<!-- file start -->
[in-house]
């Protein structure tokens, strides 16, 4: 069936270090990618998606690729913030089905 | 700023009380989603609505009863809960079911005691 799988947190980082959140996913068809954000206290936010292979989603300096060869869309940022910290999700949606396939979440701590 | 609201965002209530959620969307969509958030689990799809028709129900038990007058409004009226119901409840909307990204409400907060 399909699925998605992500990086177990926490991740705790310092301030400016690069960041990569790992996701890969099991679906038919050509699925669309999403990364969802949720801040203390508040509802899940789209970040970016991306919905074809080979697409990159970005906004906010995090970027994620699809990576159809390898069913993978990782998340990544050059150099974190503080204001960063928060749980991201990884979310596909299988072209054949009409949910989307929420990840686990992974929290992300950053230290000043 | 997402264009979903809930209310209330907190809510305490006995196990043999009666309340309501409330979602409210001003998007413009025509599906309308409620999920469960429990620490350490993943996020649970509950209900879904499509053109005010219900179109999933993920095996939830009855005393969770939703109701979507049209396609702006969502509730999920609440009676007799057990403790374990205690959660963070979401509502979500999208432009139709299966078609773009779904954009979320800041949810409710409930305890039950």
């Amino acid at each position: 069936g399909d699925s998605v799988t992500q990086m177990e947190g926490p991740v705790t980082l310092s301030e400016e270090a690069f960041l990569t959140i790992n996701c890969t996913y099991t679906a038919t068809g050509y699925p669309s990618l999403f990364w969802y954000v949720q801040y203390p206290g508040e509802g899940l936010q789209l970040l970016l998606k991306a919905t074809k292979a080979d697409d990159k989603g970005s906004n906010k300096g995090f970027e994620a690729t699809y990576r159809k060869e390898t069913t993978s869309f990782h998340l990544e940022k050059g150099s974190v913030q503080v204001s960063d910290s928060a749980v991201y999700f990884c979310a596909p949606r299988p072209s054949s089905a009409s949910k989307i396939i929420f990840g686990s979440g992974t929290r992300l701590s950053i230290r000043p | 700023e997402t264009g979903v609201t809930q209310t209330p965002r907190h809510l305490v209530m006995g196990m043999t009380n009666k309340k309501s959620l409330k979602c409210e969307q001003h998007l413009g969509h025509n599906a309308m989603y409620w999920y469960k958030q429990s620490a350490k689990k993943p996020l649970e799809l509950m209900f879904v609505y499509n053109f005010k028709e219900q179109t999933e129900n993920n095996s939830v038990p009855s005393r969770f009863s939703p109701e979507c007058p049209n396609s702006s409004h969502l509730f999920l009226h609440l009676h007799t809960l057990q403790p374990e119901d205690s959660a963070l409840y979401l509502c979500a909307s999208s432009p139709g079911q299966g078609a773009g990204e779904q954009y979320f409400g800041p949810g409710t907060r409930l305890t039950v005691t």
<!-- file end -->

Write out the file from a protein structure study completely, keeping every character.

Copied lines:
[in-house]
């Protein structure tokens, strides 16, 4: 069936270090990618998606690729913030089905 | 700023009380989603609505009863809960079911005691 799988947190980082959140996913068809954000206290936010292979989603300096060869869309940022910290999700949606396939979440701590 | 609201965002209530959620969307969509958030689990799809028709129900038990007058409004009226119901409840909307990204409400907060 399909699925998605992500990086177990926490991740705790310092301030400016690069960041990569790992996701890969099991679906038919050509699925669309999403990364969802949720801040203390508040509802899940789209970040970016991306919905074809080979697409990159970005906004906010995090970027994620699809990576159809390898069913993978990782998340990544050059150099974190503080204001960063928060749980991201990884979310596909299988072209054949009409949910989307929420990840686990992974929290992300950053230290000043 | 997402264009979903809930209310209330907190809510305490006995196990043999009666309340309501409330979602409210001003998007413009025509599906309308409620999920469960429990620490350490993943996020649970509950209900879904499509053109005010219900179109999933993920095996939830009855005393969770939703109701979507049209396609702006969502509730999920609440009676007799057990403790374990205690959660963070979401509502979500999208432009139709299966078609773009779904954009979320800041949810409710409930305890039950």
């Amino acid at each position: 069936g399909d699925s998605v799988t992500q990086m177990e947190g926490p991740v705790t980082l310092s301030e400016e270090a690069f960041l990569t959140i790992n996701c890969t996913y099991t679906a038919t068809g050509y699925p669309s990618l999403f990364w969802y954000v949720q801040y203390p206290g508040e509802g899940l936010q789209l970040l970016l998606k991306a919905t074809k292979a080979d697409d990159k989603g970005s906004n906010k300096g995090f970027e994620a690729t699809y990576r159809k060869e390898t069913t993978s869309f990782h998340l990544e940022k050059g150099s974190v913030q503080v204001s960063d910290s928060a749980v991201y999700f990884c979310a596909p949606r299988p072209s054949s089905a009409s949910k989307i396939i929420f990840g686990s979440g992974t929290r992300l701590s950053i230290r000043p | 700023e997402t264009g979903v609201t809930q209310t209330p965002r907190h809510l305490v209530m006995g196990m043999t009380n009666k309340k309501s959620l409330k979602c409210e969307q001003h998007l413009g969509h025509n599906a309308m989603y409620w999920y469960k958030q429990s620490a350490k689990k993943p996020l649970e799809l509950m209900f879904v609505y499509n053109f005010k028709e219900q179109t999933e129900n993920n095996s939830v038990p009855s005393r969770f009863s939703p109701e979507c007058p049209n396609s702006s409004h969502l509730f999920l009226h609440l009676h007799t809960l057990q403790p374990e119901d205690s959660a963070l409840y979401l509502c979500a909307s999208s432009p139709g079911q299966g078609a773009g990204e779904q954009y979320f409400g800041p949810g409710t907060r409930l305890t039950v005691t």